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High Steaks Part II, Chapter 34,35,36
"High Steaks" by Rob Loughran: 2002 New Mystery Award Winner


Future Glue, from the force of Vergil’s misguided bullet had been knocked down.  Glue neighed and struggled to his feet.  Concrete from one of the hundred pound sacks flowed like viscous liquid onto the dock.  Jeff whimpered and rolled in the sand.  Svoboda pulled his .38 and waved it at Davis, who motored down the hill on the BSA with Vergil, and his Dragunov, riding shotgun. 

“This should be fun,” said Rooster.

Davis and Vergil coasted to the verge of the dock.  He killed the engine and Vergil dismounted. He said, “I’ve already called the Mounties.”

“Too bad this ain’t Canada,” said Svoboda.  He pointed his .38 at Vergil, which was a mistake, because Vergil fired his 9mm Dragunov from the hip and, wham-bam-thank-you-ma’am, Svoboda was dead. 

“I apologize,” said Vergil.

“A little late,” said Davis.  He shook his head; despite the number of dead bodies he’d seen, in one short week, he could not, would not, become inured.  Each death affected him. Svoboda, moments before, was a living, breathing, pain-in-the-ass cop; now he was dead.  Jeff lay bleeding into the yellow sand and sage.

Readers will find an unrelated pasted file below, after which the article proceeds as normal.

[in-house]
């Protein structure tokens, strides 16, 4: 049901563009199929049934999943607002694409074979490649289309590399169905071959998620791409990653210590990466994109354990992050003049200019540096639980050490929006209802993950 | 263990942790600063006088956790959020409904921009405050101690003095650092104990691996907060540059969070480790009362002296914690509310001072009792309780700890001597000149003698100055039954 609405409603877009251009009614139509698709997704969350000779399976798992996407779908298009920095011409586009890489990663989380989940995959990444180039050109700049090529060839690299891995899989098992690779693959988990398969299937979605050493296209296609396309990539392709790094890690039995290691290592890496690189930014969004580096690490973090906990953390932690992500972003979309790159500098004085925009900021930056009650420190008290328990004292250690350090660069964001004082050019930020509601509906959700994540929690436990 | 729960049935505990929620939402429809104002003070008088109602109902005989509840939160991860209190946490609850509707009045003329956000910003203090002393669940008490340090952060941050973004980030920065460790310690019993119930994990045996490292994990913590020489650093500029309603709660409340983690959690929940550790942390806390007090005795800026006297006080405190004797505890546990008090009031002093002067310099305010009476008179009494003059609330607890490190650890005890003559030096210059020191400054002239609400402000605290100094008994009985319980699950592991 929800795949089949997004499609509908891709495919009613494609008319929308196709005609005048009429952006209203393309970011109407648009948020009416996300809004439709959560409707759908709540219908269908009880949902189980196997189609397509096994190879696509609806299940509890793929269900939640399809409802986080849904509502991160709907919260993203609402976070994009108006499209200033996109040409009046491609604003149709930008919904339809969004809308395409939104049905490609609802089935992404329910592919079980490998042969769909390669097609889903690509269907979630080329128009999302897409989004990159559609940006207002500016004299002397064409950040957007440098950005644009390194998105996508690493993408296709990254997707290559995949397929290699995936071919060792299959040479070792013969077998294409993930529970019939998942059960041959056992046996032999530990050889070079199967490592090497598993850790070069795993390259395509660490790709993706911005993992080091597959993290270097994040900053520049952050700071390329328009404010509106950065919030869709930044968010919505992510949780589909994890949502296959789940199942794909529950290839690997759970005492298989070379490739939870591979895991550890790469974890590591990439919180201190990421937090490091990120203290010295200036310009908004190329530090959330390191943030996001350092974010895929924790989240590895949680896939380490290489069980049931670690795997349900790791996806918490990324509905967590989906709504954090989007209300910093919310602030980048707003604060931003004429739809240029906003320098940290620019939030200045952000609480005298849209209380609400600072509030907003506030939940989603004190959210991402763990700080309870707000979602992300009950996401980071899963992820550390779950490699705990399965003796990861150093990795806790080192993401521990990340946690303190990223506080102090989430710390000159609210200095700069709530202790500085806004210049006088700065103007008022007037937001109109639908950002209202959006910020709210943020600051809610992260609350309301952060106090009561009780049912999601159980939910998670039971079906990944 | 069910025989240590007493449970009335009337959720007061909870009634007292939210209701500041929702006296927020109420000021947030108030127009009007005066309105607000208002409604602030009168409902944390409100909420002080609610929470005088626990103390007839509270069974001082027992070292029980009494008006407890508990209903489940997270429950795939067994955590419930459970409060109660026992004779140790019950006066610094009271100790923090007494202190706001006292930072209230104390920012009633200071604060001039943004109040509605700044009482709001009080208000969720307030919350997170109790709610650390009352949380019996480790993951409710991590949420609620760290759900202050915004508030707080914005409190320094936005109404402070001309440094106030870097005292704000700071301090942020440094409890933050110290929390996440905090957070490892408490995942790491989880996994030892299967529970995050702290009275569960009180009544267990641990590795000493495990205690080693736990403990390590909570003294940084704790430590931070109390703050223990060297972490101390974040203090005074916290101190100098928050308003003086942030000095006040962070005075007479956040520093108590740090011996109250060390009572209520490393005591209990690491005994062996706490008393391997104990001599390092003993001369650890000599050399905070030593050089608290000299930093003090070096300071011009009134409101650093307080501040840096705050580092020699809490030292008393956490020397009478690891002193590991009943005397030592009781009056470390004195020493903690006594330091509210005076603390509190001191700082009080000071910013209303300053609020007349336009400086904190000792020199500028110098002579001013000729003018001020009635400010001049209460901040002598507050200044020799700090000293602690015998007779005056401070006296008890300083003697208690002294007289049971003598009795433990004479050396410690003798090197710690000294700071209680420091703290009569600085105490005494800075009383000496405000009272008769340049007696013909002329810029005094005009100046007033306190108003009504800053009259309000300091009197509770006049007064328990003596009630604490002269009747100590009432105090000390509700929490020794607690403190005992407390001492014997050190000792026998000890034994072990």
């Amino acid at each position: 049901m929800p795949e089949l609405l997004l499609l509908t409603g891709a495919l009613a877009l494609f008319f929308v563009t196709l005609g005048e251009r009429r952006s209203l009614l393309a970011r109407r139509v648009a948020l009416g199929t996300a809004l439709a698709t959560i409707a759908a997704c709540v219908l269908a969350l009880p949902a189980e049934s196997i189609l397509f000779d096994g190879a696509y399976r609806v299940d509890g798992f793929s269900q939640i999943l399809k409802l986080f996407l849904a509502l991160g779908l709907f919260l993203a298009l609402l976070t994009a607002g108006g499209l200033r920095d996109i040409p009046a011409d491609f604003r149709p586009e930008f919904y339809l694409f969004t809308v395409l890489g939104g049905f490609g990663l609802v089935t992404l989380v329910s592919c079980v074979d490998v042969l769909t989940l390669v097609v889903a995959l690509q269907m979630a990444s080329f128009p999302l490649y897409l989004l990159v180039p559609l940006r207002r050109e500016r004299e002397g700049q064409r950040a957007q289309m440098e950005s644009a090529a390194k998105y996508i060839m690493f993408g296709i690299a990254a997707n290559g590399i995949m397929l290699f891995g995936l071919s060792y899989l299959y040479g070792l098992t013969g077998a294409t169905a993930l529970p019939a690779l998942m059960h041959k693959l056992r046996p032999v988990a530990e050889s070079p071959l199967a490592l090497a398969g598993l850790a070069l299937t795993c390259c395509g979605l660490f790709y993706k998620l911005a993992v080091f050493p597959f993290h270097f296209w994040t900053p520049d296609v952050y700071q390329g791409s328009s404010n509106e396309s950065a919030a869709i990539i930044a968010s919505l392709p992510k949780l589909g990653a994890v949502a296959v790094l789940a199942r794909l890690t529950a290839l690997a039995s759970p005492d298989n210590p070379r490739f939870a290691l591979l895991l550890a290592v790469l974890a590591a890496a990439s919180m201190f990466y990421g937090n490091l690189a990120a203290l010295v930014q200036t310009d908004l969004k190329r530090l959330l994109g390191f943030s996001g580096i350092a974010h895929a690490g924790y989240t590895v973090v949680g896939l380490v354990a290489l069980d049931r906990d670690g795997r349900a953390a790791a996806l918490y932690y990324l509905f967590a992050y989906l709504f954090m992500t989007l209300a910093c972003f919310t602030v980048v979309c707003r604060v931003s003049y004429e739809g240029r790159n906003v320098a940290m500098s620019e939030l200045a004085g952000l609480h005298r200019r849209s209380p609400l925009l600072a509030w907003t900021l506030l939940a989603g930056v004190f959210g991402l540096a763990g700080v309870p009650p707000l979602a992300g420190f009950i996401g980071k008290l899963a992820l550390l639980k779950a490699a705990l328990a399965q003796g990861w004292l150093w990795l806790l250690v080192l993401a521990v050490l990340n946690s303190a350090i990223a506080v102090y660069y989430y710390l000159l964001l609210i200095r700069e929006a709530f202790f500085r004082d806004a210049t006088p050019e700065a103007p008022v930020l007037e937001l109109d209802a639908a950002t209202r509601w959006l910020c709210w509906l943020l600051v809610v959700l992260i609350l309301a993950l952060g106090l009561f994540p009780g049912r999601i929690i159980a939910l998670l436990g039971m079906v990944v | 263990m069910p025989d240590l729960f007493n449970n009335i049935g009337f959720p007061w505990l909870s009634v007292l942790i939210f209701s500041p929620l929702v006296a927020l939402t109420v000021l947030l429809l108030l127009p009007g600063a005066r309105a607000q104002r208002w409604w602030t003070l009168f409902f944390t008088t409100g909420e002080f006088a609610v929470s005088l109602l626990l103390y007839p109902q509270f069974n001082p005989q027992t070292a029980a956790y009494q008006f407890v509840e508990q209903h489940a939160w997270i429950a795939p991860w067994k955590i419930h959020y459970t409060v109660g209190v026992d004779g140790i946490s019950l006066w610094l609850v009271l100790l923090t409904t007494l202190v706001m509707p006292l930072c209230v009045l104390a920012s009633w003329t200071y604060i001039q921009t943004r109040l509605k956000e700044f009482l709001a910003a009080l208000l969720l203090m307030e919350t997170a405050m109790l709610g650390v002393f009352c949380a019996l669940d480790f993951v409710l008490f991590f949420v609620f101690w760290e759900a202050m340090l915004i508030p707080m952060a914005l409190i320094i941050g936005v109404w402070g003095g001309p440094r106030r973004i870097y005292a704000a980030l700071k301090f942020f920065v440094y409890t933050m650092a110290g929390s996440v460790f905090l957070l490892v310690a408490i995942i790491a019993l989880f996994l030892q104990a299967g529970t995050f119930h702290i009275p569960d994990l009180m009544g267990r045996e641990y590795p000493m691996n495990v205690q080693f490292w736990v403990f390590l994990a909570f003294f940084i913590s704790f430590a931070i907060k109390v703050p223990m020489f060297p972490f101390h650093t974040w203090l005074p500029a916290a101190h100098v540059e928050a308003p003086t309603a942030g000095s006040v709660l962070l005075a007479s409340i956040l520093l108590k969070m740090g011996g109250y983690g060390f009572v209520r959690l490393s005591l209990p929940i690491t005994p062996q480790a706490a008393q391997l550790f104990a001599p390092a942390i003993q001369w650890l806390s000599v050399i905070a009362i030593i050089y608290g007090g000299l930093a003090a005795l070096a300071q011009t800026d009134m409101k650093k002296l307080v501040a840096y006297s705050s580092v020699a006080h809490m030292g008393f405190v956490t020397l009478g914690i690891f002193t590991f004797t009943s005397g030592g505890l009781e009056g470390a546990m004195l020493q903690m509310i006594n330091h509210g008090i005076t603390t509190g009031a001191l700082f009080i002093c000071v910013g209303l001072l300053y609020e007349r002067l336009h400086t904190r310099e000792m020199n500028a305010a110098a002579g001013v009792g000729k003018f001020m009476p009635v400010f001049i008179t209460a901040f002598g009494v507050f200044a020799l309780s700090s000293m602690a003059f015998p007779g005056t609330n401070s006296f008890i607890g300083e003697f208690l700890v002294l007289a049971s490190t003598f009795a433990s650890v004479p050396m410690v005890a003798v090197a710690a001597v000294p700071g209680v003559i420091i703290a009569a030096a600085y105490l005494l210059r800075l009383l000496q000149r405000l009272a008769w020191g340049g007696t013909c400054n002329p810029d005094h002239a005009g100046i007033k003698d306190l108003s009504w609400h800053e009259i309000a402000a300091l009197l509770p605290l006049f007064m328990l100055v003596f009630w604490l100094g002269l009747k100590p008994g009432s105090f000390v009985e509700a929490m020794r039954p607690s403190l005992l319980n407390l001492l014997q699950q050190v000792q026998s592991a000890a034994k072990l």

Davis had been made to believe that life was complex, tedious, and esoteric.  But having seen, this week, several bodies with that wisp called Life removed he realized—had been made to realize—that Life was effortless: when you eat, Eat; when you sleep, Sleep; when you love, Love.  And with the word love came a crystal vision of his daughters and an intimation, an inkling, of a life with Tasha; and, amazingly, sympathy and forgiveness toward Joan who showed him everything attraction was and love shouldn’t be. 

He hoped she’d learned the same. 

Guns and dead bodies and people stories and horse stories and fish stories and Davis knew who did what to whom.  Time to tell and get on with life.

“I apologize,“ said Vergil, “not to him. To you guys.  That wasn’t professional, it was personal.  Woody was my friend. We soldiered together.  And now the fucker who killed him is dead.”

“Svoboda killed Woody?”  said Davis.

“Yeah,” said Vergil, “but he was aiming for her.”  He pointed at Kaitlyn.

“I had some pictures of him,” said Kaitlyn. “Leverage.”

“The idiot paid for the dynamite with a credit card,” said Vergil.  “My sources found out almost immediately.”

Two black cars cruised down the hill toward the lake.

“The Mounties?” asked Davis.

“Federal agents,” said Vergil, motioning toward Jeff, “for asswipe.”

Rooster tossed the .45 in the lake.  “At least the mayor’s clean.”

“Since he,” Davis pointed at Svoboda, “ is gone.  Who’s gonna arrest Kaitlyn?”
            “For what?” said Kaitlyn.